MS Patient’s Pick of the Week’s News: Viruses and MS, New Therapy Device, Tysabri vs. Gilenya and More

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Pick of the Week's News


I’m filling in for Ian Franks this week on news item picks for Multiple Sclerosis News Today while Ian is in Moscow taking the first step in his HSCT (hematopoietic stem cell transplantation) quest. We wish him well.

Virus Linked to Respiratory Infections May Also Trigger Brain Diseases Like MS

Some MS patients have said that, prior to their diagnosis they had a history of respiratory infections.  Could there be a link?

A virus known to cause respiratory infections in people — the human coronavirus (HCoV) — may also be the source of neurological diseases that strike patients, seemingly out of the blue, a new study reported.

Results obtained in the study, “Human Coronavirus OC43 Associated with Fatal Encephalitis,” support the idea that diseases of unknown origin — such as multiple sclerosis, Alzheimer’s, Parkinson’s, and, especially, encephalitis — may be induced by this virus. It was published in the New England Journal of Medicine.

Although this viral strand, HCoV-OC43, is typically “associated with mild upper respiratory tract infections,” the researchers continued, “it has been shown to have neuroinvasive properties.” In vivo studies in mice, specifically, have demonstrated that “HCoV-OC43 can infect neurons and cause encephalitis.”Another study also detected this virus in the cerebrospinal fluid of a child with acute disseminated encephalomyelitis. In the case of multiple sclerosis, studies from the 1980s–90s have reported the presence of HCoV-OC43 in brain biopsies of MS patients.

Further study of this would seem to be beneficial.

University to Use New Balance and Mobility Trainer for Therapy, Research

This is a device that could help patients while also protecting therapists.

The University of St. Augustine for Health Sciences (USAHS) recently installed a state-of-the-art SafeGait 360 Balance and Mobility Trainer on its Austin, Texas campus. The device is a ceiling-mounted body-weight support and fall protection system that tracks patient movements 2,500 times per second.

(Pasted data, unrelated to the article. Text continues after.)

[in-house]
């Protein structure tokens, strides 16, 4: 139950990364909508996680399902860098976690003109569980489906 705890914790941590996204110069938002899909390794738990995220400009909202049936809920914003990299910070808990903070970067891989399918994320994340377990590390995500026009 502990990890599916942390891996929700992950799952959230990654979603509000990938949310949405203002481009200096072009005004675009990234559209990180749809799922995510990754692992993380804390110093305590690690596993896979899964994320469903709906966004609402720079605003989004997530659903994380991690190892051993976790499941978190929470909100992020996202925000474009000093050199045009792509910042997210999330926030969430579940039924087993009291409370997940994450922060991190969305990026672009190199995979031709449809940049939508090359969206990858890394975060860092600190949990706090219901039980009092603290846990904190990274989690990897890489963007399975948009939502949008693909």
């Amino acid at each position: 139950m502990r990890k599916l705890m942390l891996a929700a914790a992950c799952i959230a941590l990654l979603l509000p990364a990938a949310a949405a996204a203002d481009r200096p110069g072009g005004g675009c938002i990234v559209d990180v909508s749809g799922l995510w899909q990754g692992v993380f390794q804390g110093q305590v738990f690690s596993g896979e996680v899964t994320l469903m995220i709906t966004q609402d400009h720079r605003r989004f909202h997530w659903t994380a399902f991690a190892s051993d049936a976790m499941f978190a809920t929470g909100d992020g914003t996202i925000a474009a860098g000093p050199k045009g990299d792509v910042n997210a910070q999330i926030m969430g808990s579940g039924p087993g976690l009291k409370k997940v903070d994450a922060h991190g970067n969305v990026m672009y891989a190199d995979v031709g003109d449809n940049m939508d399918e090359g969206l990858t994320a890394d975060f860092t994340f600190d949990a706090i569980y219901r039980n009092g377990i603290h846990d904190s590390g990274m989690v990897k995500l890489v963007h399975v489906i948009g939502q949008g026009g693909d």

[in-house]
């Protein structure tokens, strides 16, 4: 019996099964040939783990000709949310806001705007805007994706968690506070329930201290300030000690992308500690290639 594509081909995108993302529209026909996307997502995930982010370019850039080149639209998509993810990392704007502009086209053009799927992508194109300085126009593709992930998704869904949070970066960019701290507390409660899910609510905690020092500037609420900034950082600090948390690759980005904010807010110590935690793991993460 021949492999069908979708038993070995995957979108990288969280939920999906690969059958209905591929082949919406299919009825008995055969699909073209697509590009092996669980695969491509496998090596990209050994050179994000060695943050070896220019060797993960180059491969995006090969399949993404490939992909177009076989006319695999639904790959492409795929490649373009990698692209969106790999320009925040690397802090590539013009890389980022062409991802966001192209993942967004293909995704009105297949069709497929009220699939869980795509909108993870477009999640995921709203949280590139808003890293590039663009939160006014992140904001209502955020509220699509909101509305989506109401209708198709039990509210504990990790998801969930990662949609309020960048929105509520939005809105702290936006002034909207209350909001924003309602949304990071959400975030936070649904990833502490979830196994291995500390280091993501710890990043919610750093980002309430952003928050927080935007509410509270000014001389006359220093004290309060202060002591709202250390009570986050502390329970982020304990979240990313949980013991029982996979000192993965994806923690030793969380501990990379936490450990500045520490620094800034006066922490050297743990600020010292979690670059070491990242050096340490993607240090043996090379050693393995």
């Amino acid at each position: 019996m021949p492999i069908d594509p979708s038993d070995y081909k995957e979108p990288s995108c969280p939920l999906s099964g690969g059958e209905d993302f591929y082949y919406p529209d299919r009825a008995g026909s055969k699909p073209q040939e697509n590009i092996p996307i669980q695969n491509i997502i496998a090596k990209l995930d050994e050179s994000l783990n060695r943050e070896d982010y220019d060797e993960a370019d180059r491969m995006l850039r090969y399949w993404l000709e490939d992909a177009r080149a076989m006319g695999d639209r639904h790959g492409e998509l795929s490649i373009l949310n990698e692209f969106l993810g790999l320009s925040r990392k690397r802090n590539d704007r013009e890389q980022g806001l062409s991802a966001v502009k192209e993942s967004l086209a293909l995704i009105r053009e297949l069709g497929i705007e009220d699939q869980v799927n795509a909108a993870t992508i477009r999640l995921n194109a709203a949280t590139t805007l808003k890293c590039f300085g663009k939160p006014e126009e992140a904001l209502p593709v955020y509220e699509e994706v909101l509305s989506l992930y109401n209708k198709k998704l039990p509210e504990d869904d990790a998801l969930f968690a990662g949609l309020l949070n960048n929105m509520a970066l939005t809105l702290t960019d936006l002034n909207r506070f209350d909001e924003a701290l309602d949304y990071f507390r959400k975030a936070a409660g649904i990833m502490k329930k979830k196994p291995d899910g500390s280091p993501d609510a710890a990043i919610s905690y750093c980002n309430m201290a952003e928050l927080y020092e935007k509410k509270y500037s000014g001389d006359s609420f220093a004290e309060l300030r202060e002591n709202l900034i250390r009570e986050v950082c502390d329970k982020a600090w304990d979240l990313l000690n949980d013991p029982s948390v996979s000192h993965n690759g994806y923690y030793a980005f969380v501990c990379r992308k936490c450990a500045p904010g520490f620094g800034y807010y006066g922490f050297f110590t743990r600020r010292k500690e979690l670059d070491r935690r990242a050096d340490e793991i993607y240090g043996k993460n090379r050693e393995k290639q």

The trainer was designed in collaboration with physical therapy and occupational therapy experts to mitigate risk of injury from falls. It’s used to treat people who have multiple sclerosis or spina bifida, or with neurological problems such as a stroke, spinal cord injury, traumatic brain injury, as well as geriatric patients who are at risk of injury from falls.

Additionally, the SafeGait 360’s Dynamic Fall Protection (DFP) feature is programmed to distinguish between a patient’s intentional downward movement and when the patient is actually falling, allowing therapists to easily fine-tune the system’s fall protection sensitivity to accommodate and challenge individual patients at varying stages of independence.

Physical therapists are regularly at risk of strains or injuries associated with patient handling and movement during therapy, with risk of injury from falls during therapy threatening the safety of both patients and therapists, and associated costs creating a substantial burden on the facility. The use of SafeGait in risk reduction protocols protects therapists and patients without compromising the therapy. Gait 360 will be used for research and to provide treatment for orthopedic and geriatric patients, who are also at risk of injury from falls.

It seems as if MS patients might benefit from this, as well as others with severe mobility problems.

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Ed Tobias is a retired broadcast journalist. Most of his 40+ year career was spent as a manager with the Associated Press in Washington, DC. Tobias was diagnosed with Multiple Sclerosis in 1980 but he continued to work, full-time, meeting interesting people and traveling to interesting places, until retiring at the end of 2012.
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